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premonitory

[ pri-mon-i-tawr-ee, -tohr-ee ]
/ prɪˈmɒn ɪˌtɔr i, -ˌtoʊr i /
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adjective
giving premonition; serving to warn beforehand.
QUIZ
SHALL WE PLAY A "SHALL" VS. "SHOULD" CHALLENGE?
Should you take this quiz on “shall” versus “should”? It should prove to be a quick challenge!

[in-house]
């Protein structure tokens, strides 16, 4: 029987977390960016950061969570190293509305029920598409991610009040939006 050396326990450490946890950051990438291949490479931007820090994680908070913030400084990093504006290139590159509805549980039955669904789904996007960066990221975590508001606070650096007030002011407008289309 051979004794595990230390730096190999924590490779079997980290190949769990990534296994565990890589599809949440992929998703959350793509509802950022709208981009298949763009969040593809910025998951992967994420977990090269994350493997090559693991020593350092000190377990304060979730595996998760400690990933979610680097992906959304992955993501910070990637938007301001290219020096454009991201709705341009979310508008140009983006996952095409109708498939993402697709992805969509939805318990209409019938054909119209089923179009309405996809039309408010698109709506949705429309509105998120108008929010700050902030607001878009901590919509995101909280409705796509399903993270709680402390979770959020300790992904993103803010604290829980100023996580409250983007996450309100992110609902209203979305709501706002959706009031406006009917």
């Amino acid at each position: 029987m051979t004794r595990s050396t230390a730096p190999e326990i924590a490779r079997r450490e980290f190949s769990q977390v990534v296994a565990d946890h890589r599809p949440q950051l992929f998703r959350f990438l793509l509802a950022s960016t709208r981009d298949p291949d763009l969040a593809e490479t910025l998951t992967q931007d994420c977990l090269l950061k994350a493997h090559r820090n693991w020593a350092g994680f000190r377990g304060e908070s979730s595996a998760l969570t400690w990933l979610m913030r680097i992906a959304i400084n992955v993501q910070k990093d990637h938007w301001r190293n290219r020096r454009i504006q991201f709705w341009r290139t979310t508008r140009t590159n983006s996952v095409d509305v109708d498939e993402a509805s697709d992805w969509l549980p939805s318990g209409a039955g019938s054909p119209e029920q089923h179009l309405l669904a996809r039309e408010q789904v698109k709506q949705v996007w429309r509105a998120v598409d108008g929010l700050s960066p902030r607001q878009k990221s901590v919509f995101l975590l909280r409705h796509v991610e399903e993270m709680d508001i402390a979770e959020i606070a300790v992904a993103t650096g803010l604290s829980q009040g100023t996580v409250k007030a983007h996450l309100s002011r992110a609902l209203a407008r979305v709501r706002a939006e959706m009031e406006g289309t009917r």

Question 1 of 6
Which form is used to state an obligation or duty someone has?

Origin of premonitory

From the Late Latin word praemonitōrius, dating back to 1640–50. See pre-, monitory
Dictionary.com Unabridged Based on the Random House Unabridged Dictionary, © Random House, Inc. 2022

How to use premonitory in a sentence

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